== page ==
Finance Minister Nirmala Sitharaman on Tuesday put a strong defence of her handling of inflation as she compared current prices to rates existing six months before the UPA exited power, and said the GST regime has not increased the tax burden on families.
Replying to a debate on price rise in Rajya Sabha, she said the GST tax on food items such as rice, wheat flour and curd was agreed to by all states and that such a levy pre-existed on one or the other daily essentials in 22 states.
Clarifying on misgivings over the levy of GST tax on some of the most talked about items, the minister said no tax has been levied either on cash withdrawals from bank accounts or on crematorium or hospital beds and ICUs.
A GST has been levied on the purchase of printed cheque books by banks from printers, she said adding there is no tax on cheque books used by ordinary bank customers.
Similarly, a GST has been levied only on the construction of new crematoriums and the equipment used in it. Funeral, cremations or burials are not taxed, she said.
A GST has been levied only on hospital rooms whose daily rent is over Rs 5,000 and not on hospital beds or ICU.
With opposition breathing fire over a rise in prices of daily essentials, Sitharaman compared the current price of tomato, onion and potato with that prevalent in November 2013 to say the rates are stable.
She went on to attack the Congress-led UPA regime of that time saying prices had seen triple-digit growth, with onion rates crossing Rs 100 per kg mark.
She did not mention of the prices that were there when the UPA exited power in May 2014 or onion prices had crossed Rs 100 per kg mark in November 2019 and again in October 2020.
“GST has not increased the burden on families. The rate (of taxation) on some of the items prior to GST was far higher,” she said. “Nobody is saying or nobody is in denial about price rise. We will see the numbers also, and what are the ground realities also. We are not running away.”
The government and the RBI are taking “enough steps” to keep the inflation rate at 7 per cent.
Ideally, it should be below the 6 per cent band. “Nobody is denying.”
Based on ground reports, the government has had a targeted approach to dealing with inflation. “And through the targeted approach, we are reaching sections which so desperately need that help. Of course, yes, you can do a lot more. Nobody’s denying that. But that doesn’t mean we are saying no, we won’t do anything at all.”
She said the tax on toothpowder has come down from 17% pre-GST to 12% post implementation of GST in 2017 and that on hair oil, toothpaste and soap from 29.3% to 18%, on sugar from 6% to 5%, on sweet mix from 7% to 5%, on washing machines, vacuum cleaners and TV of up to 32-inch from 31.3% to 18%, on LPG stove from 21% to 18%, on LED lamps from 15% to 12% and on kerosene pressure lanterns from 8% to 5%.
Replying to criticism of record high cooking gas LPG prices, she said the government is giving a subsidy of Rs 200 per cylinder for 12 refills in a year to the poor who got connections under the Ujjwala scheme.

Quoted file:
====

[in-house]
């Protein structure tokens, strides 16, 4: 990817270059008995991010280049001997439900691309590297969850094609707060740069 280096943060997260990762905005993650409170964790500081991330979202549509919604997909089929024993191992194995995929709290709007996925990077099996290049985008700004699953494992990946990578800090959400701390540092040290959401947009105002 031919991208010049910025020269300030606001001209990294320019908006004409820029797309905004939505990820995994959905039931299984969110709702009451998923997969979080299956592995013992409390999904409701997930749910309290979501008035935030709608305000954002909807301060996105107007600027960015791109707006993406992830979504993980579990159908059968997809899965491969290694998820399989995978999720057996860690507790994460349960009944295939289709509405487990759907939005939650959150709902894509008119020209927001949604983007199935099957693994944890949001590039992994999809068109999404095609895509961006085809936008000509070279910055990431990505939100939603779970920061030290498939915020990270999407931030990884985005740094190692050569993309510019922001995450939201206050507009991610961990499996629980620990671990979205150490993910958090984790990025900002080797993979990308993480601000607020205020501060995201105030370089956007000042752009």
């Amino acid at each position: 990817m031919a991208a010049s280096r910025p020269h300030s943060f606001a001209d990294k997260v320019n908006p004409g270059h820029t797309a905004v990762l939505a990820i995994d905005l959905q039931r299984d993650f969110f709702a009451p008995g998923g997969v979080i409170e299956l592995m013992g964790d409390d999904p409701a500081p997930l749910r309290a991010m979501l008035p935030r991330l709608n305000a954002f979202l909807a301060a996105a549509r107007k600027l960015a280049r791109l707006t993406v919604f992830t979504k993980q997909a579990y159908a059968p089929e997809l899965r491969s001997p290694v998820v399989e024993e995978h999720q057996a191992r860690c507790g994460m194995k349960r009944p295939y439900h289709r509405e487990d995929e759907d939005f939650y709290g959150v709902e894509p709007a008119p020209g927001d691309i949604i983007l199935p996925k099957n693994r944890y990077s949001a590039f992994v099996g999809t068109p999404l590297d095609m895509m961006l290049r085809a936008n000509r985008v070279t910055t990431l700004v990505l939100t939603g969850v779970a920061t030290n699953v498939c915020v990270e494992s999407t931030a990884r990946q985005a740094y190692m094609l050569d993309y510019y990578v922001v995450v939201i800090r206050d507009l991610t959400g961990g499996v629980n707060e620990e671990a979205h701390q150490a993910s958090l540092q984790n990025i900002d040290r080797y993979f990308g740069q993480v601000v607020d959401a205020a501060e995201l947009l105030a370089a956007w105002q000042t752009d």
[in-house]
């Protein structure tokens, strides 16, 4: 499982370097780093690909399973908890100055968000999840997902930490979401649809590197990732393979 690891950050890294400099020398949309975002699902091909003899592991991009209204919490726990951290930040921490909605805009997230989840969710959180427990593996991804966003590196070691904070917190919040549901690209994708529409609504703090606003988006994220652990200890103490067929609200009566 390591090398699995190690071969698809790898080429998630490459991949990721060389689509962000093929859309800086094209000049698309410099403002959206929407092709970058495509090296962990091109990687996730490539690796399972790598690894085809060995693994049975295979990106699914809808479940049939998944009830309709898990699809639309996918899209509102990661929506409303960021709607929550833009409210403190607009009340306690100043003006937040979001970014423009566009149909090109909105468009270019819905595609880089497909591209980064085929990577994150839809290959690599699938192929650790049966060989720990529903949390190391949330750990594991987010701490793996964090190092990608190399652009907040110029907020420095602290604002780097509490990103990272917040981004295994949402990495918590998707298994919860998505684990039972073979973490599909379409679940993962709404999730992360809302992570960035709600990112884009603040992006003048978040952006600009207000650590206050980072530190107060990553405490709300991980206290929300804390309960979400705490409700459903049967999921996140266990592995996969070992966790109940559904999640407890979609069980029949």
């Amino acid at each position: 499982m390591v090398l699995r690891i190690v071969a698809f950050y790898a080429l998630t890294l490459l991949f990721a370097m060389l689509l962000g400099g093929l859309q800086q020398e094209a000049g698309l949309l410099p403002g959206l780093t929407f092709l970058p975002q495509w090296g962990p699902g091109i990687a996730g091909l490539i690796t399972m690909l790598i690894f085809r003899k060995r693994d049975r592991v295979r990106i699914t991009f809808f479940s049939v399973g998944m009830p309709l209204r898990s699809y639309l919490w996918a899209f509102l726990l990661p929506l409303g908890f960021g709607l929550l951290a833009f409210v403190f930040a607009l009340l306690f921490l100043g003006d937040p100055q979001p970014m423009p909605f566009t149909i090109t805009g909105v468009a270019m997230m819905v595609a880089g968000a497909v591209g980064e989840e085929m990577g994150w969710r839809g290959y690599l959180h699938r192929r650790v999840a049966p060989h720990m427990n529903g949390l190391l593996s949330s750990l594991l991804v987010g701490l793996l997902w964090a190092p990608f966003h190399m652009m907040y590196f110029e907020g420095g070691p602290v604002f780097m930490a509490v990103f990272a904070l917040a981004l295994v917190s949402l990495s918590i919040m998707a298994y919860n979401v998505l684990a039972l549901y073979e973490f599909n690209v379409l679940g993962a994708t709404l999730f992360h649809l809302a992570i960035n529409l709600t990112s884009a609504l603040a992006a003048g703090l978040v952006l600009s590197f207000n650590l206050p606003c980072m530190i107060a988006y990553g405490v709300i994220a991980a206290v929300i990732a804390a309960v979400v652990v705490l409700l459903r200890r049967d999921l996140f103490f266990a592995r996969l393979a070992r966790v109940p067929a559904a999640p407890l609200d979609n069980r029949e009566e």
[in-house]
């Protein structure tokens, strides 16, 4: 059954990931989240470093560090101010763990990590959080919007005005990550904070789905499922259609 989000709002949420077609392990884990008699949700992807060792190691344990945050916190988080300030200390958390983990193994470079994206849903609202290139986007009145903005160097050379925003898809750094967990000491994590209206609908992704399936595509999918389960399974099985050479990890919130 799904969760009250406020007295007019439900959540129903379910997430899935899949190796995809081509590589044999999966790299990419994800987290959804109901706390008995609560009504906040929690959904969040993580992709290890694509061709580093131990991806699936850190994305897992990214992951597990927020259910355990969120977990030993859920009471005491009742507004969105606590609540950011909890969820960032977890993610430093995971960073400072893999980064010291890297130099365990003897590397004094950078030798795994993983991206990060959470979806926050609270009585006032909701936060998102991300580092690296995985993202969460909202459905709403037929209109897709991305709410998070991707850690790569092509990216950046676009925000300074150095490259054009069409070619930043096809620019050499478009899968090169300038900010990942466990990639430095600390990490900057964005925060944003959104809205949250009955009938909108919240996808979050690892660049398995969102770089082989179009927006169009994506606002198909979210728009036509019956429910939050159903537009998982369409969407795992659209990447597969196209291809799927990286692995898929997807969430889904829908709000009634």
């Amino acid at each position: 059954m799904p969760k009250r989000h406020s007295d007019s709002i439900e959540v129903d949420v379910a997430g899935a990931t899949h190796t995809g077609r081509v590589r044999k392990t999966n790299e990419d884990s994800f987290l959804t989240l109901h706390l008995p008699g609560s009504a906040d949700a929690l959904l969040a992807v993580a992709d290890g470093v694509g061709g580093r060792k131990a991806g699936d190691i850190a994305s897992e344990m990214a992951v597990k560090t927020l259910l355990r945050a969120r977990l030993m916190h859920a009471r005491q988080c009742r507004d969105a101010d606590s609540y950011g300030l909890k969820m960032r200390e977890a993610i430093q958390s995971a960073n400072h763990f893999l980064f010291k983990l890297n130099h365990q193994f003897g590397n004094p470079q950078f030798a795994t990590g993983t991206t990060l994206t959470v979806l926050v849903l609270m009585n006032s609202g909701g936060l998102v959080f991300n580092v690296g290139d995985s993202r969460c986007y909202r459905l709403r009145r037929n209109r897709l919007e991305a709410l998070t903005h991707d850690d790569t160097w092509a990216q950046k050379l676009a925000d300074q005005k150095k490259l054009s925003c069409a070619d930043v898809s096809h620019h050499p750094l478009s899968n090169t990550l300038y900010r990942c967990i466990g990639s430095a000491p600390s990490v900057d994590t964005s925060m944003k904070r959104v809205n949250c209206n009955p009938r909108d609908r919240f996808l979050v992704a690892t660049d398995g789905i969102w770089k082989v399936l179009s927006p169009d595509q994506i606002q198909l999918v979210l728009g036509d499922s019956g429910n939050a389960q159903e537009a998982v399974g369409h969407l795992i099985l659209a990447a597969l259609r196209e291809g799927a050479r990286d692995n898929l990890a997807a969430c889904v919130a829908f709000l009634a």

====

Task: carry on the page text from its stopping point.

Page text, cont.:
That subsidy would reduce the price to Rs 853 per 14.2-kg cylinder – a rate that opposition MPs said was way too high.
Sitharaman had an angry exchange with Ranjeet Ranjan of Congress who tried to counter her by reading from an RTI reply to say that a sizeable proportion of over 9 crore Ujjwala beneficiaries had either not bought any LPG refill or just 1 or 2.
The point being that Rs 200 subsidy for 12 cylinders in a year is something that a Ujjwala beneficiary would never be able to utilise.
The Minister said she is replying to every point being raised but can’t reply in the fashion an MP wants but admitted that the subsidy may not be enough.
LPG prices, she said, were not in government hands.
On levy of GST tax on wheat, rice, pulses, curd, paneer, lassi and other daily essentials, Sitharaman said the 5% tax is only on pre-packed and labelled commodities and not those sold loose and hence does not impact the poor.
“Poor’s consumption of any food item is not taxed,” she said.
The levy was imposed after all states agreed to it at a meeting of the GST Council, which has representation from all states and the UTs, in Chandigarh in June. “Not one person (in the GST Council) spoke against it,” she said.
Prior to the advent of GST in July 2017, every state levied a tax on some or the other food items such as cereal, pulses, curd, lassi and buttermilk, she said reading out some of the states that levied tax.
When she said West Bengal levied a tax on paneer in the pre-GST era, TMC leader Derek O’Brien wanted to raise a point of order. However, when Bhubaneswar Kalita, who was in the chair, disallowed him, the TMC MPs staged a walkout in protest.
The minister said the Indian economy is better placed than its peers. “Indian economy compared to the situation prevailing in many of our peer groups and compared to the situation in many of the developed economies is definitely much better.”
On opposition barb of the government doing only for the billionaires Mukesh Ambani and Gautam Adani, she said the government has done everything keeping the poor in mind and by dragging names as “absolutely politicising the debate”. (PTI)